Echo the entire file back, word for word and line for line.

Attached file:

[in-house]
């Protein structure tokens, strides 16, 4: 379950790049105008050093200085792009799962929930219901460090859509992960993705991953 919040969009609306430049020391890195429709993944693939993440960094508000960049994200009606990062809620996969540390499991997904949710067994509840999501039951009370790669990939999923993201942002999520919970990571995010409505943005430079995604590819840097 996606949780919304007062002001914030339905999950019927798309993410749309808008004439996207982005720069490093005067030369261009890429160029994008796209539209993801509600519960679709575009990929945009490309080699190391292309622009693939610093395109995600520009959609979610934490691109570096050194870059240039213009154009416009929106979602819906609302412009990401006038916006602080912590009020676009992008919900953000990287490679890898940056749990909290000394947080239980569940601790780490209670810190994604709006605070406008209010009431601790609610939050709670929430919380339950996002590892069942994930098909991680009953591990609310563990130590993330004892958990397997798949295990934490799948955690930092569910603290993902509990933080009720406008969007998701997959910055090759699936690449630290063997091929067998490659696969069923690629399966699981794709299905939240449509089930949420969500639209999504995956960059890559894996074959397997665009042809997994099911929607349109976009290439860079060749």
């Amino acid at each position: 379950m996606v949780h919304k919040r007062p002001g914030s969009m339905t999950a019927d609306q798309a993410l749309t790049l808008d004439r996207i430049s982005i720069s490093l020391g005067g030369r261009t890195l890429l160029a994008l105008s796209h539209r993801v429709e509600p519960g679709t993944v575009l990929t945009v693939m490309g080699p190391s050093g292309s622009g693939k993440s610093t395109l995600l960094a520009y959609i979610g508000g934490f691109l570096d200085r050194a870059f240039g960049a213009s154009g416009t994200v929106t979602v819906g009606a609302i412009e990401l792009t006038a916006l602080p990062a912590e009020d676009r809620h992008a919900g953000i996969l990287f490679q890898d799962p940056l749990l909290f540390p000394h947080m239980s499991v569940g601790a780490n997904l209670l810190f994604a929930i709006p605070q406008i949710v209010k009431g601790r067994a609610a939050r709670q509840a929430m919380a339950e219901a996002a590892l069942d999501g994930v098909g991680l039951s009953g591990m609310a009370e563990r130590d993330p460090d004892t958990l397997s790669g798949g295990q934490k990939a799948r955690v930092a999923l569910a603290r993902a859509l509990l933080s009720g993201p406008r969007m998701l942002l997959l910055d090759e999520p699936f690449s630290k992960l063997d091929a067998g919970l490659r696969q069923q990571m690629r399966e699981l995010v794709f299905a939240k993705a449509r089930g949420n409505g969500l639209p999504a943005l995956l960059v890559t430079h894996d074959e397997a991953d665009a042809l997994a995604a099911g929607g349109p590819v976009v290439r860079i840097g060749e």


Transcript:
[in-house]
């Protein structure tokens, strides 16, 4: 379950790049105008050093200085792009799962929930219901460090859509992960993705991953 919040969009609306430049020391890195429709993944693939993440960094508000960049994200009606990062809620996969540390499991997904949710067994509840999501039951009370790669990939999923993201942002999520919970990571995010409505943005430079995604590819840097 996606949780919304007062002001914030339905999950019927798309993410749309808008004439996207982005720069490093005067030369261009890429160029994008796209539209993801509600519960679709575009990929945009490309080699190391292309622009693939610093395109995600520009959609979610934490691109570096050194870059240039213009154009416009929106979602819906609302412009990401006038916006602080912590009020676009992008919900953000990287490679890898940056749990909290000394947080239980569940601790780490209670810190994604709006605070406008209010009431601790609610939050709670929430919380339950996002590892069942994930098909991680009953591990609310563990130590993330004892958990397997798949295990934490799948955690930092569910603290993902509990933080009720406008969007998701997959910055090759699936690449630290063997091929067998490659696969069923690629399966699981794709299905939240449509089930949420969500639209999504995956960059890559894996074959397997665009042809997994099911929607349109976009290439860079060749």
């Amino acid at each position: 379950m996606v949780h919304k919040r007062p002001g914030s969009m339905t999950a019927d609306q798309a993410l749309t790049l808008d004439r996207i430049s982005i720069s490093l020391g005067g030369r261009t890195l890429l160029a994008l105008s796209h539209r993801v429709e509600p519960g679709t993944v575009l990929t945009v693939m490309g080699p190391s050093g292309s622009g693939k993440s610093t395109l995600l960094a520009y959609i979610g508000g934490f691109l570096d200085r050194a870059f240039g960049a213009s154009g416009t994200v929106t979602v819906g009606a609302i412009e990401l792009t006038a916006l602080p990062a912590e009020d676009r809620h992008a919900g953000i996969l990287f490679q890898d799962p940056l749990l909290f540390p000394h947080m239980s499991v569940g601790a780490n997904l209670l810190f994604a929930i709006p605070q406008i949710v209010k009431g601790r067994a609610a939050r709670q509840a929430m919380a339950e219901a996002a590892l069942d999501g994930v098909g991680l039951s009953g591990m609310a009370e563990r130590d993330p460090d004892t958990l397997s790669g798949g295990q934490k990939a799948r955690v930092a999923l569910a603290r993902a859509l509990l933080s009720g993201p406008r969007m998701l942002l997959l910055d090759e999520p699936f690449s630290k992960l063997d091929a067998g919970l490659r696969q069923q990571m690629r399966e699981l995010v794709f299905a939240k993705a449509r089930g949420n409505g969500l639209p999504a943005l995956l960059v890559t430079h894996d074959e397997a991953d665009a042809l997994a995604a099911g929607g349109p590819v976009v290439r860079i840097g060749e």